There are several MLB records that we can almost guarantee will never be broken. To grasp how unattainable some of these records are check out the following graphs.
1. Consecutive Games Played
It would be stretch for Pujols to play that long, but not so much for Cal Ripken, Jr. who as you know played every game for 16 seasons. Another cool fact someone mentioned: Japanese player Tomoaki Kanemoto did not miss an at-bat or an inning on defense for ten years.
2. Most Complete Games
Career complete games probably takes the cake for me as far as records that will clearly never be broken.
3. Most Innings Pitched In A Season
The use of pitcher has clearly changed over the years. A guy today hits 100 pitches and he is done. That obviously influenced the complete games as it does innings pitched.
4. Number of no-hitters thrown immediately following another no-hitter
Perhaps it’s not a real record category, but Johnny Vander Meer’s feat of throwing two consecutive no-hitters will be tough to beat. Unlike most of the other records, some which take decades to accomplish, this one only takes 18 innings. So I could potentially see someone tying this at some point, but three in a row? Good luck.
5. Longest World Series Drought
Finally, we’ve got the Cubs’ drought of 105 years without a World Series. If Epstein can’t pull it off, it may take 200 years.
6. Lowest ERA in a Season
Another change in pitchers has been the increase of the number of runs scored. It is unlikely we will ever see another pitcher with a sub-1 ERA over a whole season. Current pitchers are not necessarily less dominant, though, if we look at ERA+, which compares each ERA to the league average of the year many recent pitchers are in line with the historic seasons of Keefe and Leonard.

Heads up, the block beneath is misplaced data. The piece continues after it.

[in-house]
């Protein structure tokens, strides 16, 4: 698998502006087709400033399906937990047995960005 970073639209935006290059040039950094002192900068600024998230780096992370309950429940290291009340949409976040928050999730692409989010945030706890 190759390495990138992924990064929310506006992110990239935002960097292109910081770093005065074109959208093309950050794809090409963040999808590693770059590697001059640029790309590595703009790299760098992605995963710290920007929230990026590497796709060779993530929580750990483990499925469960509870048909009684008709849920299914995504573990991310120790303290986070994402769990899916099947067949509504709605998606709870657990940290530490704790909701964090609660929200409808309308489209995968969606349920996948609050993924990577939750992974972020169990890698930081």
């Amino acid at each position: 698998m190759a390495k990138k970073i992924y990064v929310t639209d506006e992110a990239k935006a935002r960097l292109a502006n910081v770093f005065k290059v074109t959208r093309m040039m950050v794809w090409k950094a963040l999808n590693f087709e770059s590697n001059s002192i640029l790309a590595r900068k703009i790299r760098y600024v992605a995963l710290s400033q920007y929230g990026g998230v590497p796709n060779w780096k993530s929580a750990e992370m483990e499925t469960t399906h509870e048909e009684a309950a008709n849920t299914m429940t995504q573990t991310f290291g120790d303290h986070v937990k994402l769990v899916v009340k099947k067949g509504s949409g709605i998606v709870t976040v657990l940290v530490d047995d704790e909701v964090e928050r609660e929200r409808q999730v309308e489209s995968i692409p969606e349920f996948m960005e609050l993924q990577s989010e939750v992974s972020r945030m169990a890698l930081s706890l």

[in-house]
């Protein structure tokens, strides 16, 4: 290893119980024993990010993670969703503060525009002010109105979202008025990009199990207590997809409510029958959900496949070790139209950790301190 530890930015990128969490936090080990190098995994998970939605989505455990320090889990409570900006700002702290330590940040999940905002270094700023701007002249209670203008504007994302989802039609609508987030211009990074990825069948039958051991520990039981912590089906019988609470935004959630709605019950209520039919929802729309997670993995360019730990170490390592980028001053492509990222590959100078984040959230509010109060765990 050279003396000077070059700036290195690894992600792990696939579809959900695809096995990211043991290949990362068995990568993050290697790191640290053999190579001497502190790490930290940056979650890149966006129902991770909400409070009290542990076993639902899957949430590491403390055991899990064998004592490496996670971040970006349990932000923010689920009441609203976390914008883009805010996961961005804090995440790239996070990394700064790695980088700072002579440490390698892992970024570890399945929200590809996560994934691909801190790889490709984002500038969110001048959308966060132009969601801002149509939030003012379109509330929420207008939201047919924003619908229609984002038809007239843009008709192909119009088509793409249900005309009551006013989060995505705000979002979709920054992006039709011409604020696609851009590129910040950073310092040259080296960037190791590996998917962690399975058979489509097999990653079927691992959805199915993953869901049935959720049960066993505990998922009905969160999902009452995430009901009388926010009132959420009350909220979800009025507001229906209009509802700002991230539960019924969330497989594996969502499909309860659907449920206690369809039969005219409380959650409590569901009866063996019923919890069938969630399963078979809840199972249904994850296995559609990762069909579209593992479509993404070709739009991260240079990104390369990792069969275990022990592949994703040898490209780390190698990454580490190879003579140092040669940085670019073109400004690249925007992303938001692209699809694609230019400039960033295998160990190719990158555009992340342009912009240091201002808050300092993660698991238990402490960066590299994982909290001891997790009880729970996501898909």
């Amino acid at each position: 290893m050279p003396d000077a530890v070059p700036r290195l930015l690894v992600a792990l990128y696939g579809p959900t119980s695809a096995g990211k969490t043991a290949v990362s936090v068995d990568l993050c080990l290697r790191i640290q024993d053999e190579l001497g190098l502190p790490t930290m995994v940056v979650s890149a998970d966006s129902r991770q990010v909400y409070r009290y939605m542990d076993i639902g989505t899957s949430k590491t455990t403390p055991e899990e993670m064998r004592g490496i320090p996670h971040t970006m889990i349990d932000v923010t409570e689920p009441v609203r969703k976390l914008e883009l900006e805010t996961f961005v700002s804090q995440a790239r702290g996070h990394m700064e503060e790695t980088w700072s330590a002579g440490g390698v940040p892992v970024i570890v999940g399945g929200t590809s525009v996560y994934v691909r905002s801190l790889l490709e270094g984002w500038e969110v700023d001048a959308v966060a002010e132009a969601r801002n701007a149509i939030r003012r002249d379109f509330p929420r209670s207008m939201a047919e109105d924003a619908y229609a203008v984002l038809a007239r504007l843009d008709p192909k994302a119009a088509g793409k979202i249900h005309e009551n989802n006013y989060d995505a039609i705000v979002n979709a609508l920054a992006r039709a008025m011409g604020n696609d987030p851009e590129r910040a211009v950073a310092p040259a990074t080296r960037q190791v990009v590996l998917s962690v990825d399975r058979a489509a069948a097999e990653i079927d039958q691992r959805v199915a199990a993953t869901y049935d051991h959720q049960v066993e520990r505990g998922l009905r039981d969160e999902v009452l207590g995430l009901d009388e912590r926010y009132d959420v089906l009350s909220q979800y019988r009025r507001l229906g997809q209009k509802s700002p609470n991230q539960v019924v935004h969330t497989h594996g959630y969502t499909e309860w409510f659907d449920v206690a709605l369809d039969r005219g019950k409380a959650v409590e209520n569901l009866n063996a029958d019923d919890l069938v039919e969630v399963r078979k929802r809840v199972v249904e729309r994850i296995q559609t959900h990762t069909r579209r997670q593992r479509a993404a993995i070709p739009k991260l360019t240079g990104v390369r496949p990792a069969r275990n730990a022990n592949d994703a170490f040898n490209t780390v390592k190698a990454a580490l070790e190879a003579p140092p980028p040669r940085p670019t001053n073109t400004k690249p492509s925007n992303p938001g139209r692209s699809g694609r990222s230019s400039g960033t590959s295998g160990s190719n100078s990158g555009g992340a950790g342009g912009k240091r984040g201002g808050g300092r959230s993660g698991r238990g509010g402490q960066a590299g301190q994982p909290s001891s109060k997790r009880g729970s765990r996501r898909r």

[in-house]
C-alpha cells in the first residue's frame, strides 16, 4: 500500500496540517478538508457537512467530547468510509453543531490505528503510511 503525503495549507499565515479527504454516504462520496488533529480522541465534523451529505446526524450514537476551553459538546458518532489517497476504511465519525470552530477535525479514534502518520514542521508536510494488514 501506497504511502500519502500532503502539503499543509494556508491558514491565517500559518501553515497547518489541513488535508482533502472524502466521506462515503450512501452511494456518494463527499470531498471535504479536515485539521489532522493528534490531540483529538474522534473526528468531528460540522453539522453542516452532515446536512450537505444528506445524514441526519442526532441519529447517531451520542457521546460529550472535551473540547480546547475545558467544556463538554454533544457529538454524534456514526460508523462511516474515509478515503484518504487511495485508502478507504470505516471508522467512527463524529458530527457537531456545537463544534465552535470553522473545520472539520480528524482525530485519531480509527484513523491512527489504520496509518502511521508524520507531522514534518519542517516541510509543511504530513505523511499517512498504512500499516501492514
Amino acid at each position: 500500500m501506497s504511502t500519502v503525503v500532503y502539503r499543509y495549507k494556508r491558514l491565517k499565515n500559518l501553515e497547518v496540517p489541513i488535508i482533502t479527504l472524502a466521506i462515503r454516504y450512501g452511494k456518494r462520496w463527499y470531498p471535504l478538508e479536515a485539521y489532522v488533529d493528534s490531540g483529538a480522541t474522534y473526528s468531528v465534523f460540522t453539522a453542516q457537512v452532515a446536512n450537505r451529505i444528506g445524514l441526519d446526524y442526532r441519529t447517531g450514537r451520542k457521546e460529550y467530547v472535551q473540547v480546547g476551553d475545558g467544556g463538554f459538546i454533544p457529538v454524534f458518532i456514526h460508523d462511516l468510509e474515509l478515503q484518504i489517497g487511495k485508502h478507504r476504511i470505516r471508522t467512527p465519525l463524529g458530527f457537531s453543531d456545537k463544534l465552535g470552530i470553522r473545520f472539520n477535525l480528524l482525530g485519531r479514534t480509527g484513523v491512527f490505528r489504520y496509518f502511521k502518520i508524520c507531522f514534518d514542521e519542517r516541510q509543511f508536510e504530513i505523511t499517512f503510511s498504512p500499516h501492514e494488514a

7. Most Career Total Bases
Another one that would take about five years under optimal conditions to break would be Hank Aaron’s career record for most total bases. A-Rod is doubtful to reach that. Jeter won’t make it either. Albert Pujols, at 34, is about seven great years away.
8. Most Wins In A Season
With the increasing bullpen emphasis, pitcher wins also matter much less in today’s game. When guys were throwing a complete game in 95% of their starts though, they got a lot more decisions.
9. Most Career Strikeouts
A reduction in the innings also means a reduction in strikeouts. CC Sabathia has already played for 13 seasons, is 33 years old, and is not even halfway to Nolan Ryan’s strikeout record.
10. Most Career Loses
It also meant that they got many more losses, which is why Cy Young’s loss record will probably never be broken either. Ironically, to lose this many games means not that the pitcher has to be bad, but has to be good enough to hang around so long he can build up the loss tally.
11. Most Career Wins
Of course if Young’s loss record is broken, he will no doubt hold on to his wins record much longer.
12. Most Triples In A Season
One you don’t hear every day is Chief Wilson’s record of 36 triples in a season, which he did in 1912. Only Granderson and Lance Johnson have more than 20 triples in the past 20 seasons.
13. All-Time Hits
Derek Jeter has played at least 145 games in 15 of his 19 seasons. If he continued to hit his career mark of .312 and didn’t miss another game, he would need five more years to break Rose’s record. It’s a safe bet this one will stand for a while.
14. Most Stolen Bases
Ichiro arrived in the US at age 27 and stole a career-high 56 bags during his rookie year. Had he started in MLB at age 21 and stole 56 every season until he turned 27, that would bring his current total to one more than Tim Raines for fourth all-time.
15. Consecutive Game Hit Streak
On to offense, we find Dimaggio’s famed 56-game hit streak. Unlike the pitchers, there has not been a drastic change in how offensive players are used. So it may take a long time, but this one isn’t insurmountable.
16. No-Hitters Throws Under The Influence Of LSD
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